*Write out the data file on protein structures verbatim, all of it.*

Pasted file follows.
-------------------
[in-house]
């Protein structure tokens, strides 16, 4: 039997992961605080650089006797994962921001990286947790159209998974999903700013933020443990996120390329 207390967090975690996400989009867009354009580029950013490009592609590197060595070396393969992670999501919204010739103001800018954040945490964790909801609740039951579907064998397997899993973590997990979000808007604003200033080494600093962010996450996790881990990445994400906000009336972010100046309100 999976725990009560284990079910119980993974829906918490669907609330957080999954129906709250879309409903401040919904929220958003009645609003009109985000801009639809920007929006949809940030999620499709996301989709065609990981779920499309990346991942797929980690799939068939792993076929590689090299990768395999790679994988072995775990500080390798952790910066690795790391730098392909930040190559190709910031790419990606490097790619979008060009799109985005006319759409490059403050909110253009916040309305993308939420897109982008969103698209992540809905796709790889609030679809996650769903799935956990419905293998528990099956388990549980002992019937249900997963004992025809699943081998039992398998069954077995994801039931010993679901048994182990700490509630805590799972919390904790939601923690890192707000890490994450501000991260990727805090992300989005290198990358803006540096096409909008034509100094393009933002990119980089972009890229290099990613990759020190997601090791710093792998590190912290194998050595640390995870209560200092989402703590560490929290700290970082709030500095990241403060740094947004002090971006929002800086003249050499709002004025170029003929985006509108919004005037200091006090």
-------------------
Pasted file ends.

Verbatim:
[in-house]
């Protein structure tokens, strides 16, 4: 039997992961605080650089006797994962921001990286947790159209998974999903700013933020443990996120390329 207390967090975690996400989009867009354009580029950013490009592609590197060595070396393969992670999501919204010739103001800018954040945490964790909801609740039951579907064998397997899993973590997990979000808007604003200033080494600093962010996450996790881990990445994400906000009336972010100046309100 999976725990009560284990079910119980993974829906918490669907609330957080999954129906709250879309409903401040919904929220958003009645609003009109985000801009639809920007929006949809940030999620499709996301989709065609990981779920499309990346991942797929980690799939068939792993076929590689090299990768395999790679994988072995775990500080390798952790910066690795790391730098392909930040190559190709910031790419990606490097790619979008060009799109985005006319759409490059403050909110253009916040309305993308939420897109982008969103698209992540809905796709790889609030679809996650769903799935956990419905293998528990099956388990549980002992019937249900997963004992025809699943081998039992398998069954077995994801039931010993679901048994182990700490509630805590799972919390904790939601923690890192707000890490994450501000991260990727805090992300989005290198990358803006540096096409909008034509100094393009933002990119980089972009890229290099990613990759020190997601090791710093792998590190912290194998050595640390995870209560200092989402703590560490929290700290970082709030500095990241403060740094947004002090971006929002800086003249050499709002004025170029003929985006509108919004005037200091006090």